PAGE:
Talk to any Mets fan about the managerial vacancy and the words “Wally Backman” will undoubtedly pepper the conversation. ”Toughness”, “aggressiveness” and “hustle” are the words associated with Backman’s playing tenure in Flushing, words which sound great in the context of a manager, particularly coming off the reactive and often backpedaling style of the departed Jerry Manuel. And Mets fans know Backman is certainly ready for a big league chance, especially after he was hired for the Diamondbacks job in 2004 but was instantly fired for some undisclosed personal indiscretions (read: nothing baseball related and he’s now paid his dues in the years since the revelation that he didn’t disclose his legal/financial/domestic violence issues).
A much less sexy, but potentially more qualified choice is Ken Oberkfell. The formerly bearded former Brave and Cardinal infielder has quietly put together an impressive minor league managerial resume, including a manager of the year award in 2005 when he guided the Mets AAA affiliate Norfolk Tides to a dominant season. Everything you read about Oberkfell characterizes him as hard-working, humble, an excellent communicator and an effective motivator of the young players on his teams. Oberkfell has also paid his dues managing teams like the Boll Weevils and Bombers and reportedly impressed in his 2008 interview with the Mets when they were looking for a replacement to Willie Randolph. I endorsed his candidacy in my blog on this site at the time, and can’t help wondering how things might’ve been different if the Mets listened to me instead of hiring Manuel.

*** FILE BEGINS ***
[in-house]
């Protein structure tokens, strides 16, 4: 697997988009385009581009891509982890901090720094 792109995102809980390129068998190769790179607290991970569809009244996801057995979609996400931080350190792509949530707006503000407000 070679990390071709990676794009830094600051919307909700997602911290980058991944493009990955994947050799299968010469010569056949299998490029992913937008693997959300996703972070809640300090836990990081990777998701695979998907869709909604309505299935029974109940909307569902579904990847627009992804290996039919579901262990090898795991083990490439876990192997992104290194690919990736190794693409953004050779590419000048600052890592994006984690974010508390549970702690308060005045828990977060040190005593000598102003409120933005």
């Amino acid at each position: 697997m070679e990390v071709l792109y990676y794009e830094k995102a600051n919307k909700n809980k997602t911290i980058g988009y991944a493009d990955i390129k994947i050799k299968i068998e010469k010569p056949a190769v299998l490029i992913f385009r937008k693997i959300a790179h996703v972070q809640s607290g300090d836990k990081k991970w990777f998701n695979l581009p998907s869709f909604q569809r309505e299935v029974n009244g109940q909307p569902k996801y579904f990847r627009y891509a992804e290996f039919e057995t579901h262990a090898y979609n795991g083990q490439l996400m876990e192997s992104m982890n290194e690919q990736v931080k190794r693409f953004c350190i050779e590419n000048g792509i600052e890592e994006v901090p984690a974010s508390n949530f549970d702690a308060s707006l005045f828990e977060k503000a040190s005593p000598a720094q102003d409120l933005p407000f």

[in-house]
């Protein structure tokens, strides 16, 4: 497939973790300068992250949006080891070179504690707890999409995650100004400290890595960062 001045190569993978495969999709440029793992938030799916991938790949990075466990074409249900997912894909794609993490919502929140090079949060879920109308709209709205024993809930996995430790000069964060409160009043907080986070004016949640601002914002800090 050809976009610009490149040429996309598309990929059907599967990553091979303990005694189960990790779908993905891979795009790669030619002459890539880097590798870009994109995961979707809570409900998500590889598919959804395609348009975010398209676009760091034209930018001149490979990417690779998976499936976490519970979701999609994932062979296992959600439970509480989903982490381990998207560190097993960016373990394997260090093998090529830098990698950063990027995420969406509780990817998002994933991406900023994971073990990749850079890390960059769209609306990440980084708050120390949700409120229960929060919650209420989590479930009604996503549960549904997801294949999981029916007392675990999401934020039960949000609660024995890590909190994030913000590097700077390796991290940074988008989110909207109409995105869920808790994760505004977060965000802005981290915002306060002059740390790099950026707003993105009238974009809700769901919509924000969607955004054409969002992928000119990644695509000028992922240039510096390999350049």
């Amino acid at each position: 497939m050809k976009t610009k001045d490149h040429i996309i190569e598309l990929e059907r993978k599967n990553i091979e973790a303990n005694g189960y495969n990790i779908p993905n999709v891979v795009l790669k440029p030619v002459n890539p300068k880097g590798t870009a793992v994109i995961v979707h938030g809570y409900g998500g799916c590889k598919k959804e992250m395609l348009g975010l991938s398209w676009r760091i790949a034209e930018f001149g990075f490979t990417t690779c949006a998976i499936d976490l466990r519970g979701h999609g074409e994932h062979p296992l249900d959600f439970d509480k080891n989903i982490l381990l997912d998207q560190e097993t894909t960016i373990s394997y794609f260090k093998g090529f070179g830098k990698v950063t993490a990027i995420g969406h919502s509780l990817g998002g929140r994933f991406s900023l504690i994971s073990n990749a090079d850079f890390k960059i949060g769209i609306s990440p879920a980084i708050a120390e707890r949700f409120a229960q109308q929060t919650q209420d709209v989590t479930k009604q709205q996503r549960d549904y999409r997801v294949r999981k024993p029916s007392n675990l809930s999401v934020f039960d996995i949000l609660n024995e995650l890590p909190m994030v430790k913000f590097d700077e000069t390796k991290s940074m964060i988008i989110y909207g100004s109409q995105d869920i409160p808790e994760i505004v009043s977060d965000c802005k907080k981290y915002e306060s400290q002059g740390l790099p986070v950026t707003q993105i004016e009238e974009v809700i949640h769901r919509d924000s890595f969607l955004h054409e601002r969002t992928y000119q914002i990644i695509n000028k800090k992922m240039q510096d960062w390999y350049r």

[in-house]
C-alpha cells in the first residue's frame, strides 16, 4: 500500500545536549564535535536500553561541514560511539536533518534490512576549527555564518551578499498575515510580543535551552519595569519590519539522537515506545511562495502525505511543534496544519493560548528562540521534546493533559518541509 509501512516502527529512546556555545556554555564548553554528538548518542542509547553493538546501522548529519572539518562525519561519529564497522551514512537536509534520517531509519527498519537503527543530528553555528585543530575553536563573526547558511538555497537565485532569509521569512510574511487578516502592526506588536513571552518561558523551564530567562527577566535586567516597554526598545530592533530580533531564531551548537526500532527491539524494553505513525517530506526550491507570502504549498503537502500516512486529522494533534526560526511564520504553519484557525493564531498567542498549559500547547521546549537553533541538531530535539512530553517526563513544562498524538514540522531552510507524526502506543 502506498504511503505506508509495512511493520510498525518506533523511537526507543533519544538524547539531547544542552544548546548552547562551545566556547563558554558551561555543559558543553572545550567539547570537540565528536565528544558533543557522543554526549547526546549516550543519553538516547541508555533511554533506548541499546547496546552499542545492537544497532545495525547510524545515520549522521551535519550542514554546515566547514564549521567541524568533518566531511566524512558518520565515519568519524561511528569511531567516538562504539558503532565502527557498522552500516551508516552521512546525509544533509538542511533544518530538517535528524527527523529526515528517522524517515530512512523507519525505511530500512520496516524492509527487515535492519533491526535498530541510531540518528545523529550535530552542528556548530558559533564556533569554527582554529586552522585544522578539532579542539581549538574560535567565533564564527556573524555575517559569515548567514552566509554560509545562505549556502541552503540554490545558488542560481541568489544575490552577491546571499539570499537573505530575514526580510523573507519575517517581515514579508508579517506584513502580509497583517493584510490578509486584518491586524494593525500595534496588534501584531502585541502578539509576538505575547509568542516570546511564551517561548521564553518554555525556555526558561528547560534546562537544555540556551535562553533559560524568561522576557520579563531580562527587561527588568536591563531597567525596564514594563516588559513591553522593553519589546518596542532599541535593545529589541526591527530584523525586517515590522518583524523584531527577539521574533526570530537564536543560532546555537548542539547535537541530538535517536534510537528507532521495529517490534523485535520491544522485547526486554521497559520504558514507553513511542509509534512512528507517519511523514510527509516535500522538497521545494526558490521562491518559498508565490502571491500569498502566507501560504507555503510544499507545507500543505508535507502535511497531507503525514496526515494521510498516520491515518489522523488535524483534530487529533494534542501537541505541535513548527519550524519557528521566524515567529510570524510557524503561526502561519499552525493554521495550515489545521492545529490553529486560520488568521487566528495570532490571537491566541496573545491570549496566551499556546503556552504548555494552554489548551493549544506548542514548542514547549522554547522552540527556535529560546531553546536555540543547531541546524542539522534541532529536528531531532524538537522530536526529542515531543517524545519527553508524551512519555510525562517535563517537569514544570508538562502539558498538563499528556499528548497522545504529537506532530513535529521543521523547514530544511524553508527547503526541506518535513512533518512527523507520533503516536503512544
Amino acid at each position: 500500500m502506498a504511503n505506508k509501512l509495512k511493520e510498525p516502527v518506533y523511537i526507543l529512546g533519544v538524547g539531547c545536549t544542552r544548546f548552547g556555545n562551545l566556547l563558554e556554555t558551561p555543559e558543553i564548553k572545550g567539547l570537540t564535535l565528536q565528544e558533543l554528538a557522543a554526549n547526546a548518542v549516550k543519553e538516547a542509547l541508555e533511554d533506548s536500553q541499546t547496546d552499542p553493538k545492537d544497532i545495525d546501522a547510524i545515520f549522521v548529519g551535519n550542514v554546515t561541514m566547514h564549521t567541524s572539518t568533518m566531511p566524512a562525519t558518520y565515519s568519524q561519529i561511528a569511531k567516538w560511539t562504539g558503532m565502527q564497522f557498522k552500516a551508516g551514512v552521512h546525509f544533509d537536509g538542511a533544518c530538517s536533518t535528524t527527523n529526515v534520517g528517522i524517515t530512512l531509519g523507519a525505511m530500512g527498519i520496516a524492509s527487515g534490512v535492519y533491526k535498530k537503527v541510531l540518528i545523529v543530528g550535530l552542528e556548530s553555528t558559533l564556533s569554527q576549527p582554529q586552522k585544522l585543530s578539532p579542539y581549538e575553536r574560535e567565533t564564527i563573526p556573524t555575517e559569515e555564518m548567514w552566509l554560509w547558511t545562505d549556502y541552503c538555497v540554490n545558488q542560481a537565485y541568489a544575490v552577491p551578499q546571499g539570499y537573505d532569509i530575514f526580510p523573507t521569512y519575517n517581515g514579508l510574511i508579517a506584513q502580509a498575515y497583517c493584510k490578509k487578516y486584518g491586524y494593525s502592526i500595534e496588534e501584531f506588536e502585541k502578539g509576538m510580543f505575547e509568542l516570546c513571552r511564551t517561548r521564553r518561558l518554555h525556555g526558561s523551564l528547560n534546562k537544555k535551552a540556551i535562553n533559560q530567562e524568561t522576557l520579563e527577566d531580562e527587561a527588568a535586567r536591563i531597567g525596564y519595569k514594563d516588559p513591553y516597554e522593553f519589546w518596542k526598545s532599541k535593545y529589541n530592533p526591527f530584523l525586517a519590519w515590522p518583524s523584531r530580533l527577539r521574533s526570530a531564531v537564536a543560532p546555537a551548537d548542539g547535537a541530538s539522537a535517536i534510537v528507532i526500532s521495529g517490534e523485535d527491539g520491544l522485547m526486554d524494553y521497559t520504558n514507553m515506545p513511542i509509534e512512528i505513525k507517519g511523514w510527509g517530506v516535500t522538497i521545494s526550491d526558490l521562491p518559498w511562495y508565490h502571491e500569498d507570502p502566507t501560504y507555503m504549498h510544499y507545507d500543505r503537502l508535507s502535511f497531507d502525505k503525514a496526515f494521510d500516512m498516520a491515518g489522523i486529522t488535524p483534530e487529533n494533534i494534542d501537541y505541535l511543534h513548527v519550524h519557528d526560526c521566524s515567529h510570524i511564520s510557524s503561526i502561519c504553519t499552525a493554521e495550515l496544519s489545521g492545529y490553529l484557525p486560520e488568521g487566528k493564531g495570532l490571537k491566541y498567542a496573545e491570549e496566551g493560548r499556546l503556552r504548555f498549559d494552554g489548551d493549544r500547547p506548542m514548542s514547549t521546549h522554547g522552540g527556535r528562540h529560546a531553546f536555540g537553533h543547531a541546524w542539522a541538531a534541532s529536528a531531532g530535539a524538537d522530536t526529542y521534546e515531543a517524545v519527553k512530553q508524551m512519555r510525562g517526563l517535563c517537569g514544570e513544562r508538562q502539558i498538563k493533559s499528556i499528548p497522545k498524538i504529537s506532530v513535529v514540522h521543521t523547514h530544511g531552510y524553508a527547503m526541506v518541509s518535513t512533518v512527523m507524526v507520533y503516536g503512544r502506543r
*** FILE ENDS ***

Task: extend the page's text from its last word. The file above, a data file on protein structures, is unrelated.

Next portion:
The experience of, and respect accorded to Mets new GM Sandy Alderson is a safety net in the team’s leadership structure, and opens the door for a manager with fresh ideas and a new motivational approach, but who may lack big league experience. Its for this reason that the Mets must resist any temptation to hire managerial retreads such as Bob Melvin and Clint Hurdle. The Mets must step away from a strategy of perpetuation of the status quo, must stay away from the Art Howes of the world and (lord help me) the Bobby Valentines of the world.
I can’t sit here and realistically gauge the attitude of Wally Backman, and how it might have changed from the man the D’backs thought was too volatile to lead them in 2005 without the chance to interview Wally myself, or at least see the video of someone else interviewing him. But left with only the surface level data I have at my disposal, comparing Backman’s rocky career arc to Oberkfell’s steady one, I’d have to give the edge to Oberkfell.
However if “Valentine’s Day” comes early for the Mets this year I’m jumping ship. (Only partially kidding).
About the Author
Written by Mark Reichman